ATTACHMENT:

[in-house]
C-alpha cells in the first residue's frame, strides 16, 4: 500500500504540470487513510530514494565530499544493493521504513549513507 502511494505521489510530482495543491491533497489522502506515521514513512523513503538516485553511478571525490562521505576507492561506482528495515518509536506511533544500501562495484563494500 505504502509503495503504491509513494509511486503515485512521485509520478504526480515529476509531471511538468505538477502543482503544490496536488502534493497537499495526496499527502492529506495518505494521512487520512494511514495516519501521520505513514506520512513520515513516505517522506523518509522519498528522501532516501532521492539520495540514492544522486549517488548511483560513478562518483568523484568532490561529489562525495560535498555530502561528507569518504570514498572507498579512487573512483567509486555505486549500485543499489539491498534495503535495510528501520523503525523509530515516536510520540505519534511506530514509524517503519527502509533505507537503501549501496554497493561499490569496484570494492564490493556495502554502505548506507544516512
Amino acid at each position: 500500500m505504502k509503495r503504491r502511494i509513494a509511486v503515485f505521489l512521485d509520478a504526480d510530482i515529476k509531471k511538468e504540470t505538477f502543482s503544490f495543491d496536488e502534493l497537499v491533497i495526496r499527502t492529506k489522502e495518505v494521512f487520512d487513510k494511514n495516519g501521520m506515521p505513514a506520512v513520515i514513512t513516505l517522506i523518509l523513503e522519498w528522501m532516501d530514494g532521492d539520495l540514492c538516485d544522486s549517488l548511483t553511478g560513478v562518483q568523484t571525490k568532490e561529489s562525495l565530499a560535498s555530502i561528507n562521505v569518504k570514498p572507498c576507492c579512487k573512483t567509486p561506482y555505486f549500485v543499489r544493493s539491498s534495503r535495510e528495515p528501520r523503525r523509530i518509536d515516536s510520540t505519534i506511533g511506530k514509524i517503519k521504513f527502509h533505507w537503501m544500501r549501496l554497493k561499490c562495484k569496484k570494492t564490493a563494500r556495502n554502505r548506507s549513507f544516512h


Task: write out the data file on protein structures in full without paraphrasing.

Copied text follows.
[in-house]
C-alpha cells in the first residue's frame, strides 16, 4: 500500500504540470487513510530514494565530499544493493521504513549513507 502511494505521489510530482495543491491533497489522502506515521514513512523513503538516485553511478571525490562521505576507492561506482528495515518509536506511533544500501562495484563494500 505504502509503495503504491509513494509511486503515485512521485509520478504526480515529476509531471511538468505538477502543482503544490496536488502534493497537499495526496499527502492529506495518505494521512487520512494511514495516519501521520505513514506520512513520515513516505517522506523518509522519498528522501532516501532521492539520495540514492544522486549517488548511483560513478562518483568523484568532490561529489562525495560535498555530502561528507569518504570514498572507498579512487573512483567509486555505486549500485543499489539491498534495503535495510528501520523503525523509530515516536510520540505519534511506530514509524517503519527502509533505507537503501549501496554497493561499490569496484570494492564490493556495502554502505548506507544516512
Amino acid at each position: 500500500m505504502k509503495r503504491r502511494i509513494a509511486v503515485f505521489l512521485d509520478a504526480d510530482i515529476k509531471k511538468e504540470t505538477f502543482s503544490f495543491d496536488e502534493l497537499v491533497i495526496r499527502t492529506k489522502e495518505v494521512f487520512d487513510k494511514n495516519g501521520m506515521p505513514a506520512v513520515i514513512t513516505l517522506i523518509l523513503e522519498w528522501m532516501d530514494g532521492d539520495l540514492c538516485d544522486s549517488l548511483t553511478g560513478v562518483q568523484t571525490k568532490e561529489s562525495l565530499a560535498s555530502i561528507n562521505v569518504k570514498p572507498c576507492c579512487k573512483t567509486p561506482y555505486f549500485v543499489r544493493s539491498s534495503r535495510e528495515p528501520r523503525r523509530i518509536d515516536s510520540t505519534i506511533g511506530k514509524i517503519k521504513f527502509h533505507w537503501m544500501r549501496l554497493k561499490c562495484k569496484k570494492t564490493a563494500r556495502n554502505r548506507s549513507f544516512h